With major faith-based movies earning massive amounts of money at the box office in recent years,“family-friendly” content is having a cultural moment. But, the idea of “family-friendly” itself has become an interesting term.
In the world of entertainment, it’s essentially synonymous with music, TV or movies that don’t contain any content a 12-year-old shouldn’t be exposed to.
But, along with being basically interchangeable with a G or PG rating, “family-friendly” in many cases now takes another double meaning: “Christian.”
Faith based films rarely contain a rating any higher then PG, partly, because there are ministries and Christian organizations that use “family friendliness” as one of the critical standards that a film is rated on. For years, Christian book stores were known to create lists of albums that offered “Christian,” family friendly “alternatives” to mainstream releases.
The “family friendliness” of some Christian music has even become part of the marketing of some Christian radio stations.
Promoting “clean” content alone isn’t problematic. The problem arrives when “family friendliness” and “Christian” become, basically, the same thing when referring to culture.
Whose ‘Family’ Are We Talking About?
Beyond its conflation with religious material (which we’ll get to in a minute), the term “family-friendly” has another fundamental problem: Overly broad generalization.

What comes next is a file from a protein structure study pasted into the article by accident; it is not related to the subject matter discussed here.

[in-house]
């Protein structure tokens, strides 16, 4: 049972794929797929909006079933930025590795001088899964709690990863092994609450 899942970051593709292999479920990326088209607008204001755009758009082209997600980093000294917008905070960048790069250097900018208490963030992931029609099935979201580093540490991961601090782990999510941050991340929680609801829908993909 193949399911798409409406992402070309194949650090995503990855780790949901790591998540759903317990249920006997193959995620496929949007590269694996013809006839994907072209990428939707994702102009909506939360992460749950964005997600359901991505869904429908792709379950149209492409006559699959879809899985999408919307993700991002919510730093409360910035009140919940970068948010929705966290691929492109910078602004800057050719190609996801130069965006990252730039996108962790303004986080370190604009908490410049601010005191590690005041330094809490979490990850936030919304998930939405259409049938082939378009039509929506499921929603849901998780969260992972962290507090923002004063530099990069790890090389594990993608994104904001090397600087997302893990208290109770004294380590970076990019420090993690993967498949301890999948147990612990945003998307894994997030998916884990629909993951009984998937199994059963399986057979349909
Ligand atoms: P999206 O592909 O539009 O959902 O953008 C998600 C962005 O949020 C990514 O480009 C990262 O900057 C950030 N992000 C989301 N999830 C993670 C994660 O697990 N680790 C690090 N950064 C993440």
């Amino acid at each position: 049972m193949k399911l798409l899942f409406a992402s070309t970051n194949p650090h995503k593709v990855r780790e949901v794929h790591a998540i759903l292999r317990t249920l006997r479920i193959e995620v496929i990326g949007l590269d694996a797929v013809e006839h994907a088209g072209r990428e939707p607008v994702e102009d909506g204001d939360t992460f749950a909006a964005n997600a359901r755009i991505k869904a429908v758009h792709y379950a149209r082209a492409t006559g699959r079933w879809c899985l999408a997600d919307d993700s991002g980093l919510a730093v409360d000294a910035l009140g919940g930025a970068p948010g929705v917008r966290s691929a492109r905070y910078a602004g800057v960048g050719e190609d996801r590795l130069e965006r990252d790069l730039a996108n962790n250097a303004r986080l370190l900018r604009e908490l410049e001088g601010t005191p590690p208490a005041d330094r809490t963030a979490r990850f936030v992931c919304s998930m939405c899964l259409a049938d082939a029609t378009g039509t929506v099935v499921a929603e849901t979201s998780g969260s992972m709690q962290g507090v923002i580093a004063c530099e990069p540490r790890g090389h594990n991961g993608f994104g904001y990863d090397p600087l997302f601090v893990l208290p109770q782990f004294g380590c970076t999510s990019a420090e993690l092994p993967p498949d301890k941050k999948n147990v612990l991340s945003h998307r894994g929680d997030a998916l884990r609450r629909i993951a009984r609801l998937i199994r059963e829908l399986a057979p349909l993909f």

Even though the term typically insinuates the same thing (the content is free from graphic violence, obscenity and mature subjects like drug-use, sexuality or anything you’d be uncomfortable exposing to a child), it wrongly assumes that everyone’s definition of “family” is the same.
Sure, this may be a harping on semantics, but part of the reason “family friendly” is the wrong way to classify Christian art, is because it creates a very narrow view of what a “family” should look like. It runs the risk of excluding anyone who’s current family model doesn’t look like what the Christians who’ve appropriated the term say it should.
Some “families” don’t include young children. Some have children who are mature enough to handle discussions of more complex issues. Some don’t share traditional Christian values. That doesn’t make them any less valid.
One of the reasons why “family friendly” shouldn’t be a code word for “Christian,” is because it automatically becomes exclusionary. It makes it seem like a particular movie or show was created to validate insiders, rather than creating dialogue that challenge them.
But, even if we accept the current cultural understanding of the term, there’s still an issue with assuming that “family friendly” culture is the same thing as “Christian” culture: The message of the Bible is, at times, meant for mature audiences.
The Ways of Childhood Behind Me
In 1 Corinthians 13, Paul writes, “When I was a child, I talked like a child, I thought like a child, I reasoned like a child. When I became a man, I put the ways of childhood behind me.”
Though he’s using intellectual and emotional maturity as a metaphor for spiritual maturity, the heart of his statement remains true: Embracing the Gospel requires constant growth. It’s a journey to become more like Christ.